Quoted: Eric Shipton

It is impossible of course to provide an entirely satisfactory explanation for any recreation. The predominant motive in any human activity varies according to the temperament of the individual. Mountaineering provides good exercise in pleasant surroundings, a sense of satsfaction in overcoming difficulties, the joy, akin to dancing, of controlled rhythmic movement, a stimulating contact with danger, a wealth of beautiful scenery and a release from the tiresome restrictions of modern life. The expert likes to practice or display his skill. Some confess to having been drawn to climbing by a physical inferiority complex engendered by their failure at school to hit a ball straight and far. These motives are probably sufficient in themselves, and they certainly form the basis of many other sports. But in the deep devotion to any form of active endeavor there is generally something else we seek. In the case of mountaineering it is a kind of personal identification with the hills themselves, which comes of intimate understanding and strenuous contest and which brings with it a wealth of philosophical content. Above all, in my view, the attraction lies in the memory of those rare moments of intellectual ecstasy which occur perhaps on a mountain summit, perhaps on a glacier at dawn or in a lovely moonlit bivouac, and which appear to be the result of a happy coincidence in the rhythm of mind and scene.

From Upon That Mountain.

Pretty much sums it up.

First Morning in Town

There still are rushing rivers in my dreams;
There still are grinding boulders in the streams;
      There still is mountain madness,
      Thund’ring down in reckless gladness
—Tho I’m safely in my bed in town, it seems.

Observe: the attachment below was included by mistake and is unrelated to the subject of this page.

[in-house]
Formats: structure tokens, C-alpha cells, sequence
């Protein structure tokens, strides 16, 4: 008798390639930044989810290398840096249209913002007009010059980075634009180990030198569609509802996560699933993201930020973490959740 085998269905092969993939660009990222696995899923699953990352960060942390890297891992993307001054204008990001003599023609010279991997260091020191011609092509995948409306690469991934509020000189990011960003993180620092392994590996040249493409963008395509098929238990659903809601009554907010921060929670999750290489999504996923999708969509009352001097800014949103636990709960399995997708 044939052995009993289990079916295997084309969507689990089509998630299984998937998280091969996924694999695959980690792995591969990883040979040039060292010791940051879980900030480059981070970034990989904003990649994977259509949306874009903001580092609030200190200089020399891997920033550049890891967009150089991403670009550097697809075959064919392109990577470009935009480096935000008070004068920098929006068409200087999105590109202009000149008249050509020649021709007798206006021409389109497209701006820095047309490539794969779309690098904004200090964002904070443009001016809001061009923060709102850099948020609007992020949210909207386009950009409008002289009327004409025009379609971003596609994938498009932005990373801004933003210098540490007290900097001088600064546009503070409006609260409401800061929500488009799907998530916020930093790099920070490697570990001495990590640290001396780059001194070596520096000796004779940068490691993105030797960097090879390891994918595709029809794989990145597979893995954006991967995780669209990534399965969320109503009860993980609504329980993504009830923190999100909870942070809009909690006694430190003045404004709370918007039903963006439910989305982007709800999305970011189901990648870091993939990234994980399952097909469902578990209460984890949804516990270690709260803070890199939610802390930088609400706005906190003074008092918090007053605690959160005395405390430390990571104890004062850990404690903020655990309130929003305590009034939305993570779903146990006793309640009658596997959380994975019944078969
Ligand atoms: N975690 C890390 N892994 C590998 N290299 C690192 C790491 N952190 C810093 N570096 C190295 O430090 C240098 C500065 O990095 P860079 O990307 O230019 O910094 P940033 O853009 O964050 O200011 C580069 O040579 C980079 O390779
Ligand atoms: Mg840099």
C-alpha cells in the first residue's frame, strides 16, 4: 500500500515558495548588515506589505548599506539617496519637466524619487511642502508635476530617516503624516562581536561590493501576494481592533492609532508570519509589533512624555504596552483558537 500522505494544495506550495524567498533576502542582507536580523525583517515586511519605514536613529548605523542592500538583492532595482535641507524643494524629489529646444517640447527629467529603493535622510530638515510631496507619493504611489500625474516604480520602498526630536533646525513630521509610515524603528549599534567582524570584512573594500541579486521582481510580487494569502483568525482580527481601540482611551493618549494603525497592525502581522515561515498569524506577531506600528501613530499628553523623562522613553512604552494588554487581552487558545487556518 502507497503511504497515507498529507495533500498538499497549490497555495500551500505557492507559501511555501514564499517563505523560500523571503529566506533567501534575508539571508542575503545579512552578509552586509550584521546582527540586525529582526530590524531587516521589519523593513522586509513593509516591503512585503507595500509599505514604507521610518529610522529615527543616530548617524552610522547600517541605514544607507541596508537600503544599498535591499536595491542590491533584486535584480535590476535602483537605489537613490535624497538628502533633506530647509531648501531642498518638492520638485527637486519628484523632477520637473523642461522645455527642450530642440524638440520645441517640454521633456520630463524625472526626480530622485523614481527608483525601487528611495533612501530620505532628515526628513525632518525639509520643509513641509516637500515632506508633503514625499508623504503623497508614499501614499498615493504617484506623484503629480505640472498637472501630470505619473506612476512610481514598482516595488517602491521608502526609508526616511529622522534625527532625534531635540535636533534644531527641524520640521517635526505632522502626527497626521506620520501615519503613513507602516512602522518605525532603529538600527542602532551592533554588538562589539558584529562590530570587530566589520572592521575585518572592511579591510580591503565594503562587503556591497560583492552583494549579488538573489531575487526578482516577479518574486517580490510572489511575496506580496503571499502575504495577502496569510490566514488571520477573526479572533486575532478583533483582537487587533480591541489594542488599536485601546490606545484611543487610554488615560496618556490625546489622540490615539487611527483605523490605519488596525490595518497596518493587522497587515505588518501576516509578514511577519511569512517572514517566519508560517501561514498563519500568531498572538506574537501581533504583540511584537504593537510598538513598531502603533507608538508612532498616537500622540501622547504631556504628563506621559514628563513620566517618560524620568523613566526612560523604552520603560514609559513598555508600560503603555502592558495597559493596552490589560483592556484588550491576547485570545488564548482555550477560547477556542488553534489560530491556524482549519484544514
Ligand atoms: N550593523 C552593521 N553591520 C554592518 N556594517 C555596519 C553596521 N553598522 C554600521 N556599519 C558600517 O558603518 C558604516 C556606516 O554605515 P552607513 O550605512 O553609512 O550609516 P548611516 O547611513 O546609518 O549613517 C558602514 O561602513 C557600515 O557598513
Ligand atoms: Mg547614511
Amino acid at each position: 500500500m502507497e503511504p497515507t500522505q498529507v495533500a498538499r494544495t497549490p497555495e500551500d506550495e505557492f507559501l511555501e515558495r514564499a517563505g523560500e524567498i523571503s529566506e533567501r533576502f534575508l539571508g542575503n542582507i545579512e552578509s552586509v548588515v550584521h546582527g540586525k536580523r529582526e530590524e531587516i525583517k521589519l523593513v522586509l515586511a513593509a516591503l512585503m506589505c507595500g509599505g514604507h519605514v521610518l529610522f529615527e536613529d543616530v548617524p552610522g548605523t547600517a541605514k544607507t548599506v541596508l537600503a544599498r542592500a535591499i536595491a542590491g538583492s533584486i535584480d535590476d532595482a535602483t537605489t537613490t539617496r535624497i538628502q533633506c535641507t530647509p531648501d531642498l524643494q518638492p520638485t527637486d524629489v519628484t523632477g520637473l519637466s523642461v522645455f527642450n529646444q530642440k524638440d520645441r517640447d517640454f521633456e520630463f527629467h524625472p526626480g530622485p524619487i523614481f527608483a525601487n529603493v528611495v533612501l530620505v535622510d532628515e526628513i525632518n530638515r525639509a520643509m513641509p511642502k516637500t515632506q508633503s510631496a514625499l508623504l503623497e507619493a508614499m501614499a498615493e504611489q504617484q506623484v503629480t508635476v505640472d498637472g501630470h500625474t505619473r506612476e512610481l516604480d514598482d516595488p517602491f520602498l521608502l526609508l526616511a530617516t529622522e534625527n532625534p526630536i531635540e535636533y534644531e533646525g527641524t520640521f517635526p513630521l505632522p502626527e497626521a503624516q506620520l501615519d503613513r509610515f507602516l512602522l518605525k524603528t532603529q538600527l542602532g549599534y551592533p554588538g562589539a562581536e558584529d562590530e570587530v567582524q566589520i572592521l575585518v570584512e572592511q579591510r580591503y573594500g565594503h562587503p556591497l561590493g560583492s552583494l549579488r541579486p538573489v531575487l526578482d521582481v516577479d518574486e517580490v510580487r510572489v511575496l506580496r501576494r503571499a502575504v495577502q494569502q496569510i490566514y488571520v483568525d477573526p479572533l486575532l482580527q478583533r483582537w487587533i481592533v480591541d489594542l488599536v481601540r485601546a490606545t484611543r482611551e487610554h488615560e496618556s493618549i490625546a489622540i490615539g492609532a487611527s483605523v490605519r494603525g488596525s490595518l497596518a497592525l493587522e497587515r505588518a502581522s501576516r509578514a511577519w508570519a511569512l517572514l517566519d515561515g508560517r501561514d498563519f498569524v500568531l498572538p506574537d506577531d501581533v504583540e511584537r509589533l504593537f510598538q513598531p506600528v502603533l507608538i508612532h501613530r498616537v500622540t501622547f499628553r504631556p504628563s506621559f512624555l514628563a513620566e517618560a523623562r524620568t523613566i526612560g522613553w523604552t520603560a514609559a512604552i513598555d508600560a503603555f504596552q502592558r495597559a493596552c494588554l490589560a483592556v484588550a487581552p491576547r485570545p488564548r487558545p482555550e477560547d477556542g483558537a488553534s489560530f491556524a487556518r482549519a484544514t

There is still a shining world of ice and snow;
There still are steps to slog and miles to go;
      There still are fragile bridges,
      And windy fearsome ridges,
—Tho the city sounds about me all say “No…”

There is still a threat’ning avalanche to round;
There still are blinding fog banks, summit bound;
      I can find no safe belay
      Yet the suns ays “Do not stay”…
—Then I wake to find I’m home on level ground.

I’ll be toiling up sublime eternal heights,
I’ll be threading huge seracs by candle lights,
      I will pause where none may pass
      By some bottomless crevasse…
—I’ll be dreaming that I’m climbing… many nights.

by Clark E. Schurman

WATCH: Vertical Sailing Greenland

An inspiring and entertaining bit of expedition climbing that managed to pull in a well-deserved 2011 Piolet d’Or. These guys seem like a lot of fun. Climbers Nico Favresse, Olivier Favresse, Seán Villanueva and Ben Ditto head out with 75 year-old Captain Bob Shepton on his 33-foot sailboat in search of unclimbed big walls rising out of Greenland’s fjords. Catch the whole 5-part video series over at Patagonia.

WATCH: The Love Letter

Fitz Cahall is slaying it. It’s been a real trip watching his list of projects grow, from simply noticing his articles in climbing rags, to the last few years of The Dirtbag Diaries, to The Season, Tracing the Edge, and Fringe Elements. Just last week or so he and his wife Becca released a more personal, emotive project called The Love Letter, which follows the pair in an epic trip across the Sierras and ponders on the importance of wilderness in one’s everyday life. It works well – and definitely a different approach as far as these little outdoor adventure narrative pieces go. Fitz is a darn good storyteller, and I’m already looking forward to his next project.

P.S. – If you have a love letter to share with a person or place, you can do so on their Facebook page

WATCH: Path of the Paddle

While this post somewhat varies from the implied typical subject matter of this site, I think I’m going to include it anyways and open things up a bit into the wet stuff out there as well as the mountain topics. There’s too many commonalities and histories and players to not keep it all circulating here, so keep your eyes peeled for more of this kind of stuff as I come across it…